I’m thrust into the space between two thorny bushes where I slouch, frowning, and wait for the next explosion of noise. During this small reprieve of activity, I’m left with Helena’s interrupted words circling through my skull: my mother is gone, Shee is gone, my mother went after Shee, my mother is gone because of Shee. What could possibly have driven my mother to leave this city in pursuit of a crazy half-human-half-scorpion lady who tried to destroy me?
I just looooove surprises!!
” sings Marigold in a hush.
Well, to be fair, Shee also wanted to be my best friend. Shee was … a peculiar and lonely individual. At the first hint that I was at all like her, she picked me up and carried me halfway across the world with her creepy giant fly-wings, then deposited me from a great height into a hole in the ground where I basically broke.
But if she hadn’t done that, I wouldn’t have met the twins, Rake and Robin, who saved me from that hole. Robin even repaired me. That’s where her natural medic skills kicked in; it’s no wonder she’s grown into a doctor.
Also, it was the hints from Shee that led me to discovering the location of Garden. In truth, I have more reasons to thank Shee than to blame her. Despite that, a single word of thanks is difficult to find upon my tongue for the likes of the creepy, scorpion-human amalgamation that insists on the title of Empress Shee, apparently.
All the shouts and screams and hollers explode once more. I’ve apparently missed the cue.
Stepping out from my thorny womb, I greet the loud world of jollity with smirking pensiveness. Helena will not slip away from me so easily; she owes me about a hundred answers and then some. Through the crowds, I can’t catch sight of John, which is furiously annoying until quite suddenly the crowd seems to part and, at Marigold’s beckoning, I’m pulled forth to join him at the center of the city’s attention.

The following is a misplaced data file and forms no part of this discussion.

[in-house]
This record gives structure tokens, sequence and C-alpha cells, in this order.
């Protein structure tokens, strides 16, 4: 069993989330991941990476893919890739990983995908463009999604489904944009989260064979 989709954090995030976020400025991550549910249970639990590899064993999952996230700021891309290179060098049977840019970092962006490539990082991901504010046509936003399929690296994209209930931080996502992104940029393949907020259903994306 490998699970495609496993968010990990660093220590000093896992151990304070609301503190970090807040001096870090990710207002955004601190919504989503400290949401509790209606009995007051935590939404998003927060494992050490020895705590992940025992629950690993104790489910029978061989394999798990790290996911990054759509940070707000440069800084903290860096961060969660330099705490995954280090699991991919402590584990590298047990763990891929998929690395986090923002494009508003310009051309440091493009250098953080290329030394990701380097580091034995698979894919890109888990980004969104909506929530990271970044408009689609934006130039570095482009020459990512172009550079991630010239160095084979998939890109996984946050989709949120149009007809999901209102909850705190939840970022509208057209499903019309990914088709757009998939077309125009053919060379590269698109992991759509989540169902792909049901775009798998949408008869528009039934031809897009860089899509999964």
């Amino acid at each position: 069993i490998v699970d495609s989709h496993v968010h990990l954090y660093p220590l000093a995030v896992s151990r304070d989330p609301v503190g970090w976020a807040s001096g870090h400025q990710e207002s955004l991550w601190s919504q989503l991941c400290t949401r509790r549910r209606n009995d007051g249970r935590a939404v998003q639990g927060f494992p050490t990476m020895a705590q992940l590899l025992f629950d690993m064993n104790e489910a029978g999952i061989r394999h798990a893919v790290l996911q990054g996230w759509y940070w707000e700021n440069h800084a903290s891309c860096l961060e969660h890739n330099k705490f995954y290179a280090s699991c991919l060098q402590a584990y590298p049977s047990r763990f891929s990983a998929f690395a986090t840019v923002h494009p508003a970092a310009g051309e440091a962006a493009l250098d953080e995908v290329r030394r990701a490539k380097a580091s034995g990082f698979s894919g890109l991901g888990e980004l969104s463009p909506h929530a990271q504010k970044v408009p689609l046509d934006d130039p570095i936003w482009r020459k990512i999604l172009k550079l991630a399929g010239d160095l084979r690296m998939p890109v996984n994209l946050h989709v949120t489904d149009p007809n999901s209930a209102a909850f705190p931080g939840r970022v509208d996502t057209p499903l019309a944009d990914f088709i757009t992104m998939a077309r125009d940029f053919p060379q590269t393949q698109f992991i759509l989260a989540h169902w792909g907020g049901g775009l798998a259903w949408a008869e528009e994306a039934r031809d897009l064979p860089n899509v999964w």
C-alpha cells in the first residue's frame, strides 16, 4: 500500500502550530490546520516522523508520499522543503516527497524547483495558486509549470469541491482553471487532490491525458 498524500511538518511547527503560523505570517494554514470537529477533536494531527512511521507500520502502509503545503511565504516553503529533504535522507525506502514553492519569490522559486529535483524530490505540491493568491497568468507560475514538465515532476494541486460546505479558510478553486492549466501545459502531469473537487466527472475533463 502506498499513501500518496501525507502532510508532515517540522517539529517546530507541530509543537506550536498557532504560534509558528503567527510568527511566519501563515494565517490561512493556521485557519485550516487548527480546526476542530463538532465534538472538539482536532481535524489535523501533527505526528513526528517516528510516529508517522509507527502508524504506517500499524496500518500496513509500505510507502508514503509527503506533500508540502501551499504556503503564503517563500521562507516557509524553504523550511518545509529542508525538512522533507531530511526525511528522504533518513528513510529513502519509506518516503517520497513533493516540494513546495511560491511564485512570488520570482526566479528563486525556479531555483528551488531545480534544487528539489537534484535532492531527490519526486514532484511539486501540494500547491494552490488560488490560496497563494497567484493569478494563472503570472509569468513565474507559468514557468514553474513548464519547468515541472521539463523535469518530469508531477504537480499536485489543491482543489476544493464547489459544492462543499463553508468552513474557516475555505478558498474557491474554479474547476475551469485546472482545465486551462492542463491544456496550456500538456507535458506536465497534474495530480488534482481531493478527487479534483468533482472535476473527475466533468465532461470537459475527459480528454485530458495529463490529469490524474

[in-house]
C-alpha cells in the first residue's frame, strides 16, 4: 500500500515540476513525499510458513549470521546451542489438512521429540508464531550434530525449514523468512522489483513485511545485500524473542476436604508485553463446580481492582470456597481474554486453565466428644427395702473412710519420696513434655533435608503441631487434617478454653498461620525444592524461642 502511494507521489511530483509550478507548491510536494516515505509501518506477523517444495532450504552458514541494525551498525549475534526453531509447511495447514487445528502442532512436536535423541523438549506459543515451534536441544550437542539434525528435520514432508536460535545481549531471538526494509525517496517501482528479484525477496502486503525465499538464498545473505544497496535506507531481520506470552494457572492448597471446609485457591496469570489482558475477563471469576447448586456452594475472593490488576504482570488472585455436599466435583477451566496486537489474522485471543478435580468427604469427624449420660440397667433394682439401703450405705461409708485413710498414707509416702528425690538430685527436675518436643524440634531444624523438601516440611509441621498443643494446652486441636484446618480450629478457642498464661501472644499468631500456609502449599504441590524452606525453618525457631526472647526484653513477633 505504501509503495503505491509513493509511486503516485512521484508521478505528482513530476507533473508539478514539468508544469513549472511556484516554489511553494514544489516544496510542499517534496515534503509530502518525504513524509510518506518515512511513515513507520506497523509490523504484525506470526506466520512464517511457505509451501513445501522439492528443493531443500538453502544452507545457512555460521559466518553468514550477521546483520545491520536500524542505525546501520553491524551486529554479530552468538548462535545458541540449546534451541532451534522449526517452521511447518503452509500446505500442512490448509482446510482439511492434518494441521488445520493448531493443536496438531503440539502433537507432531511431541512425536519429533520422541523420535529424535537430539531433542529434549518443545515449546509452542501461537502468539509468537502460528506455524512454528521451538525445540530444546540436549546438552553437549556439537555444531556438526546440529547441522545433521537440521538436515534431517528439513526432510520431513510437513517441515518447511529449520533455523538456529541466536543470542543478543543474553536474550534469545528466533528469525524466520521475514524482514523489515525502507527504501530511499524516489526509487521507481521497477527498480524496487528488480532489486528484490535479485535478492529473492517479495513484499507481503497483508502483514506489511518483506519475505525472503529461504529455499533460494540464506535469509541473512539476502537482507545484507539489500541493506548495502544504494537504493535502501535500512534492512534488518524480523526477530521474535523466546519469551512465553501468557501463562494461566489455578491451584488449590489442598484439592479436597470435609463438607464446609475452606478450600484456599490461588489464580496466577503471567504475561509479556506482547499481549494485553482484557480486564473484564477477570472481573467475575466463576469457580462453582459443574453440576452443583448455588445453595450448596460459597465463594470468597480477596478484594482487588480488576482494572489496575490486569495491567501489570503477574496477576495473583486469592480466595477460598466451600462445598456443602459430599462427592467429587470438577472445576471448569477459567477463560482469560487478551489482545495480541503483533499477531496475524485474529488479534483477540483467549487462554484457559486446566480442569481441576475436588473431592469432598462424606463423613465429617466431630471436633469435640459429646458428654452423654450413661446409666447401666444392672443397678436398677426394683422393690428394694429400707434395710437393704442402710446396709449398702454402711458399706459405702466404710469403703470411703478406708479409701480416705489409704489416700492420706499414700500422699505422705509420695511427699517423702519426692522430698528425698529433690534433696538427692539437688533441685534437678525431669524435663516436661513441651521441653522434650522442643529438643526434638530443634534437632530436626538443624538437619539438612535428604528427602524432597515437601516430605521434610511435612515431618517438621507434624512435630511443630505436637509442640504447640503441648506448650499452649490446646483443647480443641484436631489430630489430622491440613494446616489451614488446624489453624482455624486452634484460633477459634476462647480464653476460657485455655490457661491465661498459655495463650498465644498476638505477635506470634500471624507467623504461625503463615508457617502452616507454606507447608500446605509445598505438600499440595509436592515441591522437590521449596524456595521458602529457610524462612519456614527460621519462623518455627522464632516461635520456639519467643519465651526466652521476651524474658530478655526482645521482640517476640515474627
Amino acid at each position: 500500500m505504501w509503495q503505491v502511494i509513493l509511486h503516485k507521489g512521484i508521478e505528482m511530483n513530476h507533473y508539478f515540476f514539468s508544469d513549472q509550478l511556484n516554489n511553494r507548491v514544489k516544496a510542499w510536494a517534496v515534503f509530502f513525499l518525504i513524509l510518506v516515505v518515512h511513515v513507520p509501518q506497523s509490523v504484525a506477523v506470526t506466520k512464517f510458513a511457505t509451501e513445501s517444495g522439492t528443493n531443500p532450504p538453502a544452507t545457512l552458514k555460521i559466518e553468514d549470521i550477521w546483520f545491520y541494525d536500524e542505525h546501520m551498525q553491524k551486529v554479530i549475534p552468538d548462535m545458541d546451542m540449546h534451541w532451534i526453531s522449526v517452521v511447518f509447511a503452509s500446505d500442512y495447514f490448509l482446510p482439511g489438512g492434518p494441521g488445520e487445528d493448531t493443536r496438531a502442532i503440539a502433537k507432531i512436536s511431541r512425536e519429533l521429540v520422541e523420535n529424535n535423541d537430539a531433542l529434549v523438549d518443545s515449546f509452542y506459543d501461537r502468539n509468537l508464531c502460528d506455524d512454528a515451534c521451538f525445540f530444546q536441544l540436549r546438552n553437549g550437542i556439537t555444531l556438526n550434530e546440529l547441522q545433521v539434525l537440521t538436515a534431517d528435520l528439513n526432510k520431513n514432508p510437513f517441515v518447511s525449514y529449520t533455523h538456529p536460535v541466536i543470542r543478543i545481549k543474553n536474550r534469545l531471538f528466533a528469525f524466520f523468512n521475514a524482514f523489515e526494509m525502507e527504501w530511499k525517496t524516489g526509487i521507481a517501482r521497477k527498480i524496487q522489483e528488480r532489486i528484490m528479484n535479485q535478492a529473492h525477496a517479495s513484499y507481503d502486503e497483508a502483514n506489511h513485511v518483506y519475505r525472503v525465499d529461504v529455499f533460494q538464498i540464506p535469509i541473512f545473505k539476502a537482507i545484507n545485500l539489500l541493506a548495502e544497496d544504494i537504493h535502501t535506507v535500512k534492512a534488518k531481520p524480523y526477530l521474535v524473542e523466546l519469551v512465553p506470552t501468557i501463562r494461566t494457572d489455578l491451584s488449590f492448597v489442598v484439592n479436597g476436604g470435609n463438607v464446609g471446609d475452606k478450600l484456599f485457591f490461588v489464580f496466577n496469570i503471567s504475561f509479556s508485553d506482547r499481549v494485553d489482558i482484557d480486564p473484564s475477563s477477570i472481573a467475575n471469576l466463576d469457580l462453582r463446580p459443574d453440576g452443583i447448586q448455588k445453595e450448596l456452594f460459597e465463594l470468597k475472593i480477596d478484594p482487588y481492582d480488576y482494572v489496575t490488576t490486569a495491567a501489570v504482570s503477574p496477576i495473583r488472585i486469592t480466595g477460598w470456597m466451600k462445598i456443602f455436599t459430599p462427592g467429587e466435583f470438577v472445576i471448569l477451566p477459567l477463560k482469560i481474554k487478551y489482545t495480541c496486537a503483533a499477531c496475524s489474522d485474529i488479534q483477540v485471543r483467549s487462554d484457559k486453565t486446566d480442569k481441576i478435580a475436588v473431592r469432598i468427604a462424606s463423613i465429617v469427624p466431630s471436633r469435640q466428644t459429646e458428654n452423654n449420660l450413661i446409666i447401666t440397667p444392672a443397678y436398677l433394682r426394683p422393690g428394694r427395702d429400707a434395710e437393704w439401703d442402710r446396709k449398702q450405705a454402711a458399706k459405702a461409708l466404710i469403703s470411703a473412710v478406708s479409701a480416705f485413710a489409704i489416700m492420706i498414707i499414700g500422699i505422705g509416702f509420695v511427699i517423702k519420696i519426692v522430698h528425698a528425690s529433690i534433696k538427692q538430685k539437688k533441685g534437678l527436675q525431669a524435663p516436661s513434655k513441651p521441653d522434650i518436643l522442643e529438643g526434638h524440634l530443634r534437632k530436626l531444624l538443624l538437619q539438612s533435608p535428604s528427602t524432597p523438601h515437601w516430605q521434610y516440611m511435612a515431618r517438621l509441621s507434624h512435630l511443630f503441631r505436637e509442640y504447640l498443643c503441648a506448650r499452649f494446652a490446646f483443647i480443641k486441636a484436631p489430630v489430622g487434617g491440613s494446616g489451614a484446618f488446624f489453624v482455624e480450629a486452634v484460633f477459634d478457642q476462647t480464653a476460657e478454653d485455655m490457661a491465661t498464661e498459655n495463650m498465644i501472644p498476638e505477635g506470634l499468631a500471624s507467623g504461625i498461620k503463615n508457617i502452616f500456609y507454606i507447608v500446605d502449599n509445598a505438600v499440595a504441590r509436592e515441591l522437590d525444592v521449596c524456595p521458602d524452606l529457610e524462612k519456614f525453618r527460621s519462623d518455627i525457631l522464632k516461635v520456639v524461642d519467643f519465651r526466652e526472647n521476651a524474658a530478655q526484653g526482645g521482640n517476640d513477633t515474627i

John looks upon me. I look upon him. He’s cleaned up even more so than before, somehow. His eyes seem to sparkle and a smile spreads across his shaven face. I still feel a rush of excitement when he looks on me. Whether he’s brooding or bright-eyed and kind, that’s my John’s handsome, chiseled face. I must believe it, even if I don’t.
“Winter,” he says, his white teeth shining.
And after that, everything is suddenly quite okay. Soon, the crowd breaks off into groupings of chatter and drinking. Plates of berries and sugared apple slices and other various treats tickle the lips of Livings’ mouths while tall torches burn in rainbow fury to light the supposedly dark courtyard of roses, petunias, and blooms. The sun is setting, according to the Humans.
According to John. “Having fun yet?” he asks, striking up a conversation after a pair of Humans decide at last to leave us alone.
I’m staring at Helena who is annoyingly far away and inaccessible, occupied in some conversation with three other highly primped Undead. “You can see the sunset?”
“Yeah.” He looks into the horizon, squinting. “Bright and burning. Really, really bright orange. Like a great big tangerine that’s been dipped in liquid fire.”
I look in the same direction as John. I see a sky as grey and dull as grey’s ever been. “And you realize no other Dead can see what you see?”